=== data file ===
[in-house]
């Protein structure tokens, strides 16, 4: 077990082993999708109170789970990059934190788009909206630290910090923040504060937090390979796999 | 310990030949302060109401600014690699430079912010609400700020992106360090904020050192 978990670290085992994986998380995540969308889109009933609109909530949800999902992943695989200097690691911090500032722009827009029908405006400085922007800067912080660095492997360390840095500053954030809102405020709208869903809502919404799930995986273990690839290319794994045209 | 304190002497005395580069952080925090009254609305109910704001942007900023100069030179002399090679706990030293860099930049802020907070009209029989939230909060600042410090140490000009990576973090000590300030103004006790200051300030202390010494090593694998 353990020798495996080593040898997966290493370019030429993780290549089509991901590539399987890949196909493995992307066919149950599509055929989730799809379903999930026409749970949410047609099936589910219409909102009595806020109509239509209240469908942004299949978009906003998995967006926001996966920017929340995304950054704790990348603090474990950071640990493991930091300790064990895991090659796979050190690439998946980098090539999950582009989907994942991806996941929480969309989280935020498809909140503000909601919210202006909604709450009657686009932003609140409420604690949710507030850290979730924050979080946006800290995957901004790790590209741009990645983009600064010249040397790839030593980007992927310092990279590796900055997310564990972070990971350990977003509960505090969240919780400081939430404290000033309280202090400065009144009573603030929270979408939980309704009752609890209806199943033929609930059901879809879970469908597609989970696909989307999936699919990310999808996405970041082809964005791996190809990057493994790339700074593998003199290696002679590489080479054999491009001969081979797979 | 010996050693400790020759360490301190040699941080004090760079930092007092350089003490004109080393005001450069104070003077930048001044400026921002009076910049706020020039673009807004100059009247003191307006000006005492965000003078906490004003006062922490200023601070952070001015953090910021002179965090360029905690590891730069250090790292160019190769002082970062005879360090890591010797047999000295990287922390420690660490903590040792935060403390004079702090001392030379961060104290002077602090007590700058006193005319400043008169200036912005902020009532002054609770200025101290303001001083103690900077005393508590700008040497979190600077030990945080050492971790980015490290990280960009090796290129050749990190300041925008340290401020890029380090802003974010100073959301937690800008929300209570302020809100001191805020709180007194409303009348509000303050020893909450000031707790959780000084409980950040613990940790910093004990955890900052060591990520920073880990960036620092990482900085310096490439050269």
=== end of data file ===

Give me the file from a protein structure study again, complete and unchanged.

[in-house]
């Protein structure tokens, strides 16, 4: 077990082993999708109170789970990059934190788009909206630290910090923040504060937090390979796999 | 310990030949302060109401600014690699430079912010609400700020992106360090904020050192 978990670290085992994986998380995540969308889109009933609109909530949800999902992943695989200097690691911090500032722009827009029908405006400085922007800067912080660095492997360390840095500053954030809102405020709208869903809502919404799930995986273990690839290319794994045209 | 304190002497005395580069952080925090009254609305109910704001942007900023100069030179002399090679706990030293860099930049802020907070009209029989939230909060600042410090140490000009990576973090000590300030103004006790200051300030202390010494090593694998 353990020798495996080593040898997966290493370019030429993780290549089509991901590539399987890949196909493995992307066919149950599509055929989730799809379903999930026409749970949410047609099936589910219409909102009595806020109509239509209240469908942004299949978009906003998995967006926001996966920017929340995304950054704790990348603090474990950071640990493991930091300790064990895991090659796979050190690439998946980098090539999950582009989907994942991806996941929480969309989280935020498809909140503000909601919210202006909604709450009657686009932003609140409420604690949710507030850290979730924050979080946006800290995957901004790790590209741009990645983009600064010249040397790839030593980007992927310092990279590796900055997310564990972070990971350990977003509960505090969240919780400081939430404290000033309280202090400065009144009573603030929270979408939980309704009752609890209806199943033929609930059901879809879970469908597609989970696909989307999936699919990310999808996405970041082809964005791996190809990057493994790339700074593998003199290696002679590489080479054999491009001969081979797979 | 010996050693400790020759360490301190040699941080004090760079930092007092350089003490004109080393005001450069104070003077930048001044400026921002009076910049706020020039673009807004100059009247003191307006000006005492965000003078906490004003006062922490200023601070952070001015953090910021002179965090360029905690590891730069250090790292160019190769002082970062005879360090890591010797047999000295990287922390420690660490903590040792935060403390004079702090001392030379961060104290002077602090007590700058006193005319400043008169200036912005902020009532002054609770200025101290303001001083103690900077005393508590700008040497979190600077030990945080050492971790980015490290990280960009090796290129050749990190300041925008340290401020890029380090802003974010100073959301937690800008929300209570302020809100001191805020709180007194409303009348509000303050020893909450000031707790959780000084409980950040613990940790910093004990955890900052060591990520920073880990960036620092990482900085310096490439050269």